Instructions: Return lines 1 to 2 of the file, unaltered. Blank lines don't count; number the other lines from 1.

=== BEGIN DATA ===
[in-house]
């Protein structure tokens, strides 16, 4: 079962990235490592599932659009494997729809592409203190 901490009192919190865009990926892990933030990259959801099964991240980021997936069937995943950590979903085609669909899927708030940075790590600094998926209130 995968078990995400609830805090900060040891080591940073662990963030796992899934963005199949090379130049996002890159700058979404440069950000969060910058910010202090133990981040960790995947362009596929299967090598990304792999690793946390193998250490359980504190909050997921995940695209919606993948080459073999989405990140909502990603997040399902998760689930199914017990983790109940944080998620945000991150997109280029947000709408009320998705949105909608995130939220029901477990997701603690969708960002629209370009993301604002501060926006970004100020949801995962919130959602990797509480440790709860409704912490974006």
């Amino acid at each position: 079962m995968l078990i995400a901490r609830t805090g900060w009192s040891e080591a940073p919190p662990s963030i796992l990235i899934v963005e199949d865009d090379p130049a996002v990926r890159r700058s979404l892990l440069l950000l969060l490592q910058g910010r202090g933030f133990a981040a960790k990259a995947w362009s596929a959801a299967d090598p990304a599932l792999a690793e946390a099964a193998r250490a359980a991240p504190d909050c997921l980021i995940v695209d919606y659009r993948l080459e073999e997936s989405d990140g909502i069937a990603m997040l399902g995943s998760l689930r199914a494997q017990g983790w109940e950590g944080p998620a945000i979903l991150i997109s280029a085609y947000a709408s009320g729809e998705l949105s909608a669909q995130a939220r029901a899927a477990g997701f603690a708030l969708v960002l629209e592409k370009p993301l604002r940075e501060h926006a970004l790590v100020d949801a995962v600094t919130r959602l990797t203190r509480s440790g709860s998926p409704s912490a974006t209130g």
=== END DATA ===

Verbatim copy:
[in-house]
């Protein structure tokens, strides 16, 4: 079962990235490592599932659009494997729809592409203190 901490009192919190865009990926892990933030990259959801099964991240980021997936069937995943950590979903085609669909899927708030940075790590600094998926209130 995968078990995400609830805090900060040891080591940073662990963030796992899934963005199949090379130049996002890159700058979404440069950000969060910058910010202090133990981040960790995947362009596929299967090598990304792999690793946390193998250490359980504190909050997921995940695209919606993948080459073999989405990140909502990603997040399902998760689930199914017990983790109940944080998620945000991150997109280029947000709408009320998705949105909608995130939220029901477990997701603690969708960002629209370009993301604002501060926006970004100020949801995962919130959602990797509480440790709860409704912490974006």